A Lesson Before Dying
Ernest J. Gaines
Paperback: 256 pages
Publisher: Vintage; 1 edition (September 28, 1997)
A Lesson Before Dying, is set in a small Cajun community in the late 1940s. Jefferson, a young black man, is present at a liquor store shoot out that leaves three men dead, including the white store owner. Because the two robbers are dead, Jefferson alone must pay for the crime. He is convicted of murder and sentenced to death. Grant Wiggins, the teacher at the plantation school, is not-so-gently persuaded by his aunt to visit Jefferson and help him find some pride. Miss Emma, Jefferson’s godmother heard a white man refer to Jefferson as a hog, and she wants him to “be a man.”
Grant has little faith in the white justice system, and little faith in a God who allows some people to be trapped in years of prejudice and bigotry, and he has no idea how to impart any wisdom on a man who is about to die. As he tries to fulfill the promise to Miss Emma to help Jefferson “walk like a man,” Grant wrestles with his own demons.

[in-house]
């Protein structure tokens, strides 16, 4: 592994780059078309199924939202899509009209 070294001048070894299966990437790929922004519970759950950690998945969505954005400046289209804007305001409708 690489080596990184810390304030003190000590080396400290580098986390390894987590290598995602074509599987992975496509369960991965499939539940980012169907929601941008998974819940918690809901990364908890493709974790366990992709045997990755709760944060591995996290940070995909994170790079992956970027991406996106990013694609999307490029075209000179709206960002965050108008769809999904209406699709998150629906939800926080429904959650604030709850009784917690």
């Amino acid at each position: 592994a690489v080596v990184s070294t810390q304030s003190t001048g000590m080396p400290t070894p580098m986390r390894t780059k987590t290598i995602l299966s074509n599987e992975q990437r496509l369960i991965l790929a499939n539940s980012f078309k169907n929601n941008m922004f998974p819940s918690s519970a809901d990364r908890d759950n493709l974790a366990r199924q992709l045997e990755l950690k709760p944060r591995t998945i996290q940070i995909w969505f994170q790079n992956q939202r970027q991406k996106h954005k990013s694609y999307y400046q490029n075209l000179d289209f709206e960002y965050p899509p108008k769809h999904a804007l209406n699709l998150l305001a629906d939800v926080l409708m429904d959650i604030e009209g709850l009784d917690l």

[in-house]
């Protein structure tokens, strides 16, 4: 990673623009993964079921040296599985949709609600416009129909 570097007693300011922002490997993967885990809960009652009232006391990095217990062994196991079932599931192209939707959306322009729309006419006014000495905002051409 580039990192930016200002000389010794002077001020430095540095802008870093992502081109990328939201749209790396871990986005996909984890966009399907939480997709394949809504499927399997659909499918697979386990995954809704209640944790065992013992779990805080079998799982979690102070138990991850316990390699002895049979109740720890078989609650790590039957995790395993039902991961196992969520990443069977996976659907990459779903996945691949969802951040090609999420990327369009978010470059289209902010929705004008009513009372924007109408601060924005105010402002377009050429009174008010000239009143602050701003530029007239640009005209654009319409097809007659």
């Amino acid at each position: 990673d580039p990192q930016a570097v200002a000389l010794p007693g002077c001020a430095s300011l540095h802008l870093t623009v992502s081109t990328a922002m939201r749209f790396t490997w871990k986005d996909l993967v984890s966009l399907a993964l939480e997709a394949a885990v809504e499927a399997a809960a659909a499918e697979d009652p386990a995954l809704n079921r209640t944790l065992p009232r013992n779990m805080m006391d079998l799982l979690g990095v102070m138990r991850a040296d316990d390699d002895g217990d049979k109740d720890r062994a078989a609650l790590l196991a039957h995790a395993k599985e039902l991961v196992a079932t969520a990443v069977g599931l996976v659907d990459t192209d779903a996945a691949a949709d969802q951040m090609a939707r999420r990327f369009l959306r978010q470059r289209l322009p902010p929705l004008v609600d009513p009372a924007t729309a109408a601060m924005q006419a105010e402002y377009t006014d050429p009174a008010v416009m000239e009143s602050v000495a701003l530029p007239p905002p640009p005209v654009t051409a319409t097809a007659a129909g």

Some reviewers have compared this book to To Kill a Mockingbird, Harper Lee’s classic, and that is a fair comparison. Both stories have a number of lessons for the reader, especially readers far removed from the years when a black man had to stand for hours just to speak to a white man in authority.
The cast of characters in this story are very realistic and well-drawn, and Gaines did not hold back in portraying what life was like for people in the deep south in the 40s. The story is powerful and for the most part very well-written. I did, however, find the use of vernacular overdone. There were places I had to read sentences over and over to decipher the fractured English. Granted, that is the way uneducated people speak, but I have been told by writing instructors not to use vernacular to the point of confusing a reader.
Still, this is a book well worth the read.